As I write this in early February, it’s comforting & rewarding to see the sun climb above the tree tops on the horizon from its lowest angle in late December. As the rays get stronger on these cold, clear days, we’re getting back to meaningful power from the meager levels of the last two months. January 26th was the first day my two PV (photovoltaic) systems harvested over 20 kWh of free electricity this year. By March the newer system will be doing that by itself. I like banking the excess electrons I don’t need into my utility account, last year I only had to buy electricity during two months.
On sunny winter days, the sun pours into the house a little earlier each week. Thanks to this passive solar gain, I can turn the furnace off after taking the chill off and as the days get longer the wood stove too, at least until late in the day. Temps on the solar water heater are creeping up, the really cold days hold the thermal collector output well below the ~140°F range seen in the summer. I’ve been sun harvesting for most of my life but not everyone can afford the upfront investment, fortunately community solar is an option.
Locally, Community Supported Solar (CSS) brings together community members, investors and champions to use available financial models to harvest clean, renewable energy. CSS starts with the champions, as supportive parties that put the pieces of the solar project together. For the CSS Farmers project at Sun Moon Farm in Rindge, the Monadnock Sustainability Hub (MSH) and the Cheshire County Conservation District (CCCD) collaborated to bring affordable clean energy to local farmers. MSH, which is dedicated to strengthening the sustainability and resilience of our region by working collaboratively to reduce greenhouse gas emissions and reach 100% clean energy, provided the technical expertise. The Conservation District, committed to strengthening the farm economy, became the manager of the Community Supported Solar for Farms LLC. Farmer members who have Eversource as an electric utility benefit by participating in this project. The next step was finding the host site and Sun Moon Farm LLC of Rindge NH, became the landowner where the 90 kW PV array was constructed. They purchased solar shares which means buying discounted solar energy from the Investor owners in the Investor phase. Other participating farmers buy the balance of available solar share(s) and become a member of the Community Supported Solar for Farms LLC. The financial investors, some of whom are local, were arranged by the solar contractor, Revision Energy, that was selected to build the project. The investors pay for and own the PV system for 6 years when the law enables the farmers to buyout and become the owners so they can harvest the sun’s free fuel.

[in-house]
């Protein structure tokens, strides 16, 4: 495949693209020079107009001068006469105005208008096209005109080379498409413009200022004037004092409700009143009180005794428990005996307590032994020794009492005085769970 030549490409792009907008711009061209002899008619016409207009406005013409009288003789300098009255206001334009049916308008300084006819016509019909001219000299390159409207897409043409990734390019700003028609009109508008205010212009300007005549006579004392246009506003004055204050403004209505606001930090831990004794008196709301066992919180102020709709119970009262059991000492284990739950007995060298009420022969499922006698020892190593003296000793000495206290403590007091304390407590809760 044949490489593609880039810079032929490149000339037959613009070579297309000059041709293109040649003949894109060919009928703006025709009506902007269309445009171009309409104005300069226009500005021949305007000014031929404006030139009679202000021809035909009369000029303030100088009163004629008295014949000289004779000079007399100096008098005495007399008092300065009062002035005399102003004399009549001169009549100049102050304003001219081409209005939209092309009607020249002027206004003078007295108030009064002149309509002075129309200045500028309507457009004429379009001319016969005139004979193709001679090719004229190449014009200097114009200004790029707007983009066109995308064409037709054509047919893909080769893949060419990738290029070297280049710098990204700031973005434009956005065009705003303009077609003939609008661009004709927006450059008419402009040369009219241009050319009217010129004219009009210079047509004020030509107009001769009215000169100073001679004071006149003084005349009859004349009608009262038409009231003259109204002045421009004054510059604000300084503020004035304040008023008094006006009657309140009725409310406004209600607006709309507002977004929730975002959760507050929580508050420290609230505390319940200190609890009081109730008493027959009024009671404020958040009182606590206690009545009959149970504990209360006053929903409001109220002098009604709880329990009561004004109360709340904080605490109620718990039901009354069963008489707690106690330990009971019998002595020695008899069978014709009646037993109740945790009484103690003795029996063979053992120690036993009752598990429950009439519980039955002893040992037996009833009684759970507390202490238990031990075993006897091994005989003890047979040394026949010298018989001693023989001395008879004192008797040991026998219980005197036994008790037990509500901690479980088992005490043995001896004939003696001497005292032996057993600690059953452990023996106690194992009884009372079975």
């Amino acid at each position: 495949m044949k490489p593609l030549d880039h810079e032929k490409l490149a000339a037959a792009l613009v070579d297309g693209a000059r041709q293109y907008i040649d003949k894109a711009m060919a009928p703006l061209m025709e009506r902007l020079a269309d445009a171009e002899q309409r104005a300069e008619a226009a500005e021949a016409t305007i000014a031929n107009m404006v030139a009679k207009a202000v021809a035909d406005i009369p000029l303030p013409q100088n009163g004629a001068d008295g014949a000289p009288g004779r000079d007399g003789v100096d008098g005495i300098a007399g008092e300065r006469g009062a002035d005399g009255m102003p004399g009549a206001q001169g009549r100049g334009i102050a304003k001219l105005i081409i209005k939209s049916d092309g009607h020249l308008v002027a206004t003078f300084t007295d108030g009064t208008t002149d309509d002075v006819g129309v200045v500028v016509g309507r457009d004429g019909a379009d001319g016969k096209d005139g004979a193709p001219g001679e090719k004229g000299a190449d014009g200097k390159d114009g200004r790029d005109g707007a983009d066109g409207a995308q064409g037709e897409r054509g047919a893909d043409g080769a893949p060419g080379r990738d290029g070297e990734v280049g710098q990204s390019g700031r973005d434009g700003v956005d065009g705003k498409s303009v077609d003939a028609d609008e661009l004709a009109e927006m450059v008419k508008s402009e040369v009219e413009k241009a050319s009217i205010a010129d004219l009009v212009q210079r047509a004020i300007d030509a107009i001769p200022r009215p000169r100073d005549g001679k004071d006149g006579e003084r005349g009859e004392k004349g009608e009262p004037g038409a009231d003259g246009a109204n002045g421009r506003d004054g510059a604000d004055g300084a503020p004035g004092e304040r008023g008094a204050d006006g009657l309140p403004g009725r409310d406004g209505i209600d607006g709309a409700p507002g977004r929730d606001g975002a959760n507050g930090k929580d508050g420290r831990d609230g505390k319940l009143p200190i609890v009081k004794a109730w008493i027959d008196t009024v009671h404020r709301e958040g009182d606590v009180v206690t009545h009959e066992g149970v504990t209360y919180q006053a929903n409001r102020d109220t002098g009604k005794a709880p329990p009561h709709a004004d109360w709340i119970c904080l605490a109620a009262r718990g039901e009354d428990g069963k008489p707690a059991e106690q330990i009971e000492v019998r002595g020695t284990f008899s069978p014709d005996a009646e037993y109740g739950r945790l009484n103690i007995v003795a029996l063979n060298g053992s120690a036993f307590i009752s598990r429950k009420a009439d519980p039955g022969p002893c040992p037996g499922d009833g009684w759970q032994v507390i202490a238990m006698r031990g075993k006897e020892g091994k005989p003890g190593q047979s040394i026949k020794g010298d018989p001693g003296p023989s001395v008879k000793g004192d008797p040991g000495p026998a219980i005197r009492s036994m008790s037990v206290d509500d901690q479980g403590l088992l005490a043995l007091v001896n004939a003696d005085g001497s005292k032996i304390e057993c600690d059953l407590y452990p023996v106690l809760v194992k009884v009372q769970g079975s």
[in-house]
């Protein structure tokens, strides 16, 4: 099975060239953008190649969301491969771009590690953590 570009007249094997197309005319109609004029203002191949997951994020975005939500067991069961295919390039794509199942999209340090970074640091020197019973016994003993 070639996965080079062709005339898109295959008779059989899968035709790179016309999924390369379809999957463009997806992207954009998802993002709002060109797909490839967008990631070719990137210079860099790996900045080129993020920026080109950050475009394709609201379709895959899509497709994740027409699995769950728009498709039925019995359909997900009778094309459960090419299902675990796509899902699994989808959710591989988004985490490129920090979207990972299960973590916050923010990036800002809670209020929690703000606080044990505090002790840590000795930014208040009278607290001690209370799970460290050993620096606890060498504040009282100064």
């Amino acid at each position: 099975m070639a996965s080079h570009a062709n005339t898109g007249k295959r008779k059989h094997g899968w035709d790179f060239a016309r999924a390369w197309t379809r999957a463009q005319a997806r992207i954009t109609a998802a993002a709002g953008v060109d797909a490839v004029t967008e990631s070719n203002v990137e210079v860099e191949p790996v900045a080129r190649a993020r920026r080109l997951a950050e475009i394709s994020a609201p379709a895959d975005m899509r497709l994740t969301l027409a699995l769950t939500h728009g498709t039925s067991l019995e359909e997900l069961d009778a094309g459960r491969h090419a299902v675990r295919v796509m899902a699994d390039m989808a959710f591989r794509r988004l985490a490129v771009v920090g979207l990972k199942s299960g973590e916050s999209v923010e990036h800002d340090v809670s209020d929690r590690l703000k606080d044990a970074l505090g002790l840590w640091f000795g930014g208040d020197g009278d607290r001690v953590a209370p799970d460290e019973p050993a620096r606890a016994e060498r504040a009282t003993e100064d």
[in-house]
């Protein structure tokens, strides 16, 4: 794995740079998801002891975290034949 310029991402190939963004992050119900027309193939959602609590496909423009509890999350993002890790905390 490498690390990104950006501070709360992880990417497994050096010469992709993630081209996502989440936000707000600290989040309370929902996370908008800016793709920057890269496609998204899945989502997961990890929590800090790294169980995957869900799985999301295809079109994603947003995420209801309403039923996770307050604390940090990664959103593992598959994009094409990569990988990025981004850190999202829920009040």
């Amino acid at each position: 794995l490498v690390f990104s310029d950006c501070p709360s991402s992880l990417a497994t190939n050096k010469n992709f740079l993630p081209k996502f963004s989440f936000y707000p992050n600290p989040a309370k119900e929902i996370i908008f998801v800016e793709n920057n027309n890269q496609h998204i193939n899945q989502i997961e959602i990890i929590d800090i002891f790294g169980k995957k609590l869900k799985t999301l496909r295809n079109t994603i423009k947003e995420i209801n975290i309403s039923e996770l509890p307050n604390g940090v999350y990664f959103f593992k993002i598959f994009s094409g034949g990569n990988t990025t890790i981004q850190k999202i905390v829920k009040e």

I really love harvesting free fuel, how about you?